Tamron AF 24-70mm f/2.8 SP Di USD VC (Canon EOS) - Full Format Review / Lens Test - Analysis
Lens Reviews - Canon EOS (Full Format)


At 24 mm the lens shows a heavy amount of barrel distortion (~3.8%), which flips over to a slight pincushion type (~0.8%) at 70mm. In the middle range distortion is marginal.

Move the mouse cursor over the focal length text marks below to observe the respective distortion
24mm 35mm 50mm 70mm

The chart above has a real-world size of about 120x80cm.


At 24mm f/2.8 the amount of vignetting is very pronounced at more that 2EV (f-stops) but can be decreased by stopping down. However, even stopped down to f/8 light falloff remains a bit on the high side and can still be seen in critical scenes. Things look similar albeit slight better at other focal lengths - very visible vignetting wide open but stopping down helps to decrease the amount considerably. Regarding its ultra-large front element we hoped that the lens performed a little better here.

MTF (resolution)

The lens delivered very solid resolution figures in the MTF lab. At 24mm the center resolution is already superb at f/2.8. The border/corner quality is on a good level at large apertures and improves to very good border results from f/4 onward. The corners require f/8 to jump across this rating barrier. This pattern is also roughly valid for the 35mm and 50mm settings. At 70mm we are seeing a slight decrease in center performance at f/2.8. The contrast level is also slightly reduced here. However, the center is excellent from f/4 onward and the lens delivers very high quality results across the frame from f/5.6 to f/11. At f/11 there's a slight hint of diffraction (reduces the image quality) so you should avoid to choose an aperture beyond this setting if possible. The Tamron lens has only a slight amount of field curvature throughout the zoom range which is certainly an advantage of the Canon EF 24-70mm f/2.8 USM L (I).

The centering quality of the tested sample was generally good from a lab perspective. We have experienced one outlier during the field session - see the church sample in the image sample section. This may have related to a VC effect.

Please note that the MTF results are not directly comparable across the different systems!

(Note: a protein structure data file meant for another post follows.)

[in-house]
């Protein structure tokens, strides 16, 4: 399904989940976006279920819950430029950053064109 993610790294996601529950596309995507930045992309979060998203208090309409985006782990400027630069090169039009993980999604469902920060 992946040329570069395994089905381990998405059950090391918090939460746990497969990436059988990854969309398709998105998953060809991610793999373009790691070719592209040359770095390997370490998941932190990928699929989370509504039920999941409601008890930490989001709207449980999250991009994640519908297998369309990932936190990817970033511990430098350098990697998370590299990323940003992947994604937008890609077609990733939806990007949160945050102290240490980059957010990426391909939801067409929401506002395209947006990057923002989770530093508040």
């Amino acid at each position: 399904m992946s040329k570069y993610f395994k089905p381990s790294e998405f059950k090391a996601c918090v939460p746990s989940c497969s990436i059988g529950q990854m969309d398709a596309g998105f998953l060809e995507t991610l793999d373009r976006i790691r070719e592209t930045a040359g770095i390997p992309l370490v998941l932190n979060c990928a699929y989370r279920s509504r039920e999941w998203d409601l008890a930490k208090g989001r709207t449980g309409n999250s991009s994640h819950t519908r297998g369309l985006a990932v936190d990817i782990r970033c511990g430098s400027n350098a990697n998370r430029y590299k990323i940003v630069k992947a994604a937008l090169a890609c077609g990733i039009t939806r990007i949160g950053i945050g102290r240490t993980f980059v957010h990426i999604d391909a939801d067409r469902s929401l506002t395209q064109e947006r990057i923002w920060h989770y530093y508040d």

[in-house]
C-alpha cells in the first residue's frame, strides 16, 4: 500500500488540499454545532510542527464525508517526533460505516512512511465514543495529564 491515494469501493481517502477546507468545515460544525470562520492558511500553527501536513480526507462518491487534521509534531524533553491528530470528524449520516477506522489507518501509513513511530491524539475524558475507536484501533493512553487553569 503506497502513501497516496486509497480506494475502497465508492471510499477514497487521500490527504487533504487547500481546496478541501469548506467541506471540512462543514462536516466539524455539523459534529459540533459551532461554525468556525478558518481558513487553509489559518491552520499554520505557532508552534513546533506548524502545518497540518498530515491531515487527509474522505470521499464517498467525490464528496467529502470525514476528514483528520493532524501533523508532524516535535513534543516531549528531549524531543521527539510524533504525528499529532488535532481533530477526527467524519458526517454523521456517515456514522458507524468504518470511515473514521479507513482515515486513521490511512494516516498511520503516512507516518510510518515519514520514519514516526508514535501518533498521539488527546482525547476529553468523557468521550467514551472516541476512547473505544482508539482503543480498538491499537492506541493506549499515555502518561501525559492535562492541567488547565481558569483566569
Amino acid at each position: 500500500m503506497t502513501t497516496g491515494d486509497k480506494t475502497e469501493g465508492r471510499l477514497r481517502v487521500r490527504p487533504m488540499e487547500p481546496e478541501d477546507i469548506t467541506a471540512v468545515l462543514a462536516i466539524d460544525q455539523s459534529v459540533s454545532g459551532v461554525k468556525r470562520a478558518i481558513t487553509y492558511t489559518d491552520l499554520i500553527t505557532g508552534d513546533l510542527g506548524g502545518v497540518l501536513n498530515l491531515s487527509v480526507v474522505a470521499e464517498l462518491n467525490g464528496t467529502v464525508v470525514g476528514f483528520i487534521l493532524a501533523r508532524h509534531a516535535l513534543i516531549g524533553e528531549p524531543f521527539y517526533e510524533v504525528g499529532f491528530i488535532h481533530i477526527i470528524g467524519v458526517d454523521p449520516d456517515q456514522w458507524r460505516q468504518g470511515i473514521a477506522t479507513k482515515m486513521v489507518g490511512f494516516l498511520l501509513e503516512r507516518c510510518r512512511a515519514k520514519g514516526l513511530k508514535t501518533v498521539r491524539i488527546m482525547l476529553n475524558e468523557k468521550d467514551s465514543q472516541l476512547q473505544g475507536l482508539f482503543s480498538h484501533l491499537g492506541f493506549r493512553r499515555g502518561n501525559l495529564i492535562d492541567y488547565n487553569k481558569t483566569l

Below is a simplified summary of the formal findings. The chart shows line widths per picture height (LW/PH) which can be taken as a measure for sharpness. If you want to know more about the MTF50 figures you may check out the corresponding Imatest Explanations

Chromatic Aberrations (CAs)

Chromatic aberrations (color shadows at harsh contrast transitions) are very well controlled and not relevant at all tested aperture settings and focal lengths. This is quite impressive.


Being a fast lens, it allows for good subject separation and thus the quality of out-of-focus blur is certainly of interest. We looked at bokeh with our standard test scene at 70mm focal length, which is closest to classic head to shoulder portrait lenses (~85mm).

The general quality of the background blur is quite smooth (see the left sample crop below). However, the foreground blur is more busy (to the right).

Thanks to 9 rounded aperture blades, background highlights retain their circular shape throughout the whole aperture range. However, the inner area of the highlight disc is rather nervous - possibly a side effect of the aspherical elements. The highlight discs deteriorate a bit towards the usual "cat's eye" towards the borders. This effect can be reduced by stopping down. The highlight discs (in the center) remain circular even at f/5.6 so the design of the rounded aperture blades is obvious here.

Bokeh Fringing / Longitudinal Chromatic Aberrations (LoCA)

LoCAs (non-coinciding focal planes of the various colors) are a common issue with relatively fast glass - they are often noticeable in out-of-focus halos: magenta (red + blue) in front the focus point and green beyond. Surprisingly the Tamron is only marginally affected.

If you scroll through the images below you may notice a slight shift in focus when stopping down. This is a so-called "residual spherical aberration".

Move the mouse cursor over the f-stop marks below to observe the respective LoCAs
f/2.8 f/4.0 f/5.6

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